Tinea capitis is an infestation caused by fungal action that affects the scalp, with a propensity to attack the hair shaft and follicles. It is considered a form of superficial mycosis or dermatophytosis, also known as scalp ringworm and tinea tonsurans.
In some countries, the incidence of tinea capitis is increasing and affects prepubescent children aged 3 to 10 years, more boys than girls. It can also affect postmenopausal adults caring for young children.
How does it manifest itself?
It is most commonly found in urban areas and is manifested by the presence of scaly, itchy skin rashes, a scald with hair loss or, in some cases, both.
While Microsporum canis is the most common cause of cases in Europe, especially in countries bordering the Mediterranean, Trichophyton tonsurans is described as “highly prevalent” in other regions of Europe, with50-90% of diagnoses reported.
The first, Microsporum canis, is a fungus that can infect the upper layers of the skin of cats or domestic dogs, but can also be found on the skin of humans, being in fact largely transmitted by animals, particularly puppies.
In the last 50 years, the predominant etiologic agent of tinea capitis in Europe and other countries of the world has changed from Microsporum audouinii to Trichophyton tonsurans. It is believed that this is due in part to the sensitivity of the former to treatment with griseofulvin and in part to the importation of the latter, the tonsurans, by some people migrating from geographical areas where that vector had been the main cause of tinea capitis.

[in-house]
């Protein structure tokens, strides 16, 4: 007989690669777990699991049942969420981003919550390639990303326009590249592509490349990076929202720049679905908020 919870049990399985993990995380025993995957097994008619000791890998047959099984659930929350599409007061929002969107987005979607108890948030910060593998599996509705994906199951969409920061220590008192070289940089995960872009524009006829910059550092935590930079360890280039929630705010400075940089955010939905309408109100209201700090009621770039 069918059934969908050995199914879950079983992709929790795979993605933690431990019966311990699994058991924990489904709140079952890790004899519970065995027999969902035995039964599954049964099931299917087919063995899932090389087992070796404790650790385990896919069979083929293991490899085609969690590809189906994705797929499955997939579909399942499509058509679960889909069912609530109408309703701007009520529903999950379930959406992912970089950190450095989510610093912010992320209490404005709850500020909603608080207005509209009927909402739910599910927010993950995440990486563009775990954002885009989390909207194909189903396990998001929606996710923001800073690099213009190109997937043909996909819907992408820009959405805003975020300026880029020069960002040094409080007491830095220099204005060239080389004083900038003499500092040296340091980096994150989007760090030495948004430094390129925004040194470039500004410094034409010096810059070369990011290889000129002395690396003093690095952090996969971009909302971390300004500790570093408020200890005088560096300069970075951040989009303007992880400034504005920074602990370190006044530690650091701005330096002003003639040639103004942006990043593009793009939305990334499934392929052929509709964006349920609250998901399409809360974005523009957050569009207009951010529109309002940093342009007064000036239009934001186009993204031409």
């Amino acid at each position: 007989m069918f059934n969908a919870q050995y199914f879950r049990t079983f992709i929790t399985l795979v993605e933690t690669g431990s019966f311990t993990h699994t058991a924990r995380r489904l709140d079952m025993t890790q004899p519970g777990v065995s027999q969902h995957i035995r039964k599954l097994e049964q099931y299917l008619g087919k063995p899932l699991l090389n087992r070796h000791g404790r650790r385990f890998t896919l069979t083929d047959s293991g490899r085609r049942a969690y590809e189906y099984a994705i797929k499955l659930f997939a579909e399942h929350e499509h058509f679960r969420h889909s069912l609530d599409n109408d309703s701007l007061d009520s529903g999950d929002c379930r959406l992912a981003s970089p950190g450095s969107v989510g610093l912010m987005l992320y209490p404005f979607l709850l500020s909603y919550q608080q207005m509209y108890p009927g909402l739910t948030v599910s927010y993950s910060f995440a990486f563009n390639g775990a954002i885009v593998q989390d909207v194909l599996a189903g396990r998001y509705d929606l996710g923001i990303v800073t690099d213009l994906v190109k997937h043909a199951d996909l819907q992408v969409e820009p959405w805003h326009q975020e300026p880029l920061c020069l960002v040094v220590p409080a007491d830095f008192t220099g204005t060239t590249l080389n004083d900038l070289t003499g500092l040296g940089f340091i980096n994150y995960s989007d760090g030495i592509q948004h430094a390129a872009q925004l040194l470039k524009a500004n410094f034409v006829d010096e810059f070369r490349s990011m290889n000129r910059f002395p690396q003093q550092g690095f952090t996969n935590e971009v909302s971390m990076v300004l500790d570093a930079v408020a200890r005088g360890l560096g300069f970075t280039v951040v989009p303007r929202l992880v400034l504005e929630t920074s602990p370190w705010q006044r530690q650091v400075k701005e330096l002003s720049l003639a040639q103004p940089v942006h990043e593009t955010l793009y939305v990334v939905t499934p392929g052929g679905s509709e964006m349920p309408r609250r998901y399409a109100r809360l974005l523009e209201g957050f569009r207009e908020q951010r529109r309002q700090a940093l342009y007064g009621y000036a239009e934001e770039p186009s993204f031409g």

As a result of these changes, new prospects for therapy based on antifungal agents such as itraconazole, fluconazole, and terbinafine arise.
The two clinical forms of tinea capitis
There are two clinical forms of ringworm of the scalp:
- Inflammatory: plaques of alopecia erythematosus with scaly lesions, pustular folliculitis, and purulent nodules may be observed. These lesions are accompanied bypruritus, painful areas, local and regional lymphadenopathy, fever, and hypersensitivity reactions.
- Noninflammatory: is the more common of the two and, as the name suggests, is characterized by the absence of an inflammatory reaction or the minimal presence of one. Squamous lesions, “black spot” dermatophytosis with an associated fragility of the hair shaft are present.
Seborrheic dermatitis, atopic dermatitis, and psoriasis are very similar in their clinical presentation. Direct examination with 30% KOH and mycological culture (Sabouraud agar) confirm whether dermatophytosis is correct. Sampling may be a suitable procedure for children, where brushing the lesion is more tolerable than a scalpel or tweezers.
Tinea capitis is usually treated with antifungal, oral or topical short term therapies, usually for a few weeks on a daily basis.
Some of the most popular options include ketoconazole oral or selenium sulfide shampoo and miconazole antifungal cream. The choice of dose and frequency of use will be determined by the prescribed treatment based on factors such as age and general health.
If left untreated, some cases may lead to the development of a permanent alopecia condition or even cause further diffusion of the infection.